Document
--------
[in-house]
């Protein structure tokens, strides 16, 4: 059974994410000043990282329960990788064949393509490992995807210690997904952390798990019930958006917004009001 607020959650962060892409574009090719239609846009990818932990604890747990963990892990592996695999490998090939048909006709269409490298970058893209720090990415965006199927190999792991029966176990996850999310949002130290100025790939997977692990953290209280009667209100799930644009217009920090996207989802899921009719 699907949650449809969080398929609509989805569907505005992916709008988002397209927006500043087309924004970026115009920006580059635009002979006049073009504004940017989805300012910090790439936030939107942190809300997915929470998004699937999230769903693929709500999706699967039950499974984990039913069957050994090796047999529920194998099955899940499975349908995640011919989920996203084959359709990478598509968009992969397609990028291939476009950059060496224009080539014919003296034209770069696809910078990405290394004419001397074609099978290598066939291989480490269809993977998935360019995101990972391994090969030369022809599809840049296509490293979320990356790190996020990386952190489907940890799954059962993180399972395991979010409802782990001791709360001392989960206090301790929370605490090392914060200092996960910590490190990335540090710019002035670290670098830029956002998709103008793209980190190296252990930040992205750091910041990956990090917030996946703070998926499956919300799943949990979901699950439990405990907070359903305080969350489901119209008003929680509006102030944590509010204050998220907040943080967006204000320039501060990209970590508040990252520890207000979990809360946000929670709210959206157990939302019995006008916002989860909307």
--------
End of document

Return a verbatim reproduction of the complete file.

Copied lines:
[in-house]
């Protein structure tokens, strides 16, 4: 059974994410000043990282329960990788064949393509490992995807210690997904952390798990019930958006917004009001 607020959650962060892409574009090719239609846009990818932990604890747990963990892990592996695999490998090939048909006709269409490298970058893209720090990415965006199927190999792991029966176990996850999310949002130290100025790939997977692990953290209280009667209100799930644009217009920090996207989802899921009719 699907949650449809969080398929609509989805569907505005992916709008988002397209927006500043087309924004970026115009920006580059635009002979006049073009504004940017989805300012910090790439936030939107942190809300997915929470998004699937999230769903693929709500999706699967039950499974984990039913069957050994090796047999529920194998099955899940499975349908995640011919989920996203084959359709990478598509968009992969397609990028291939476009950059060496224009080539014919003296034209770069696809910078990405290394004419001397074609099978290598066939291989480490269809993977998935360019995101990972391994090969030369022809599809840049296509490293979320990356790190996020990386952190489907940890799954059962993180399972395991979010409802782990001791709360001392989960206090301790929370605490090392914060200092996960910590490190990335540090710019002035670290670098830029956002998709103008793209980190190296252990930040992205750091910041990956990090917030996946703070998926499956919300799943949990979901699950439990405990907070359903305080969350489901119209008003929680509006102030944590509010204050998220907040943080967006204000320039501060990209970590508040990252520890207000979990809360946000929670709210959206157990939302019995006008916002989860909307």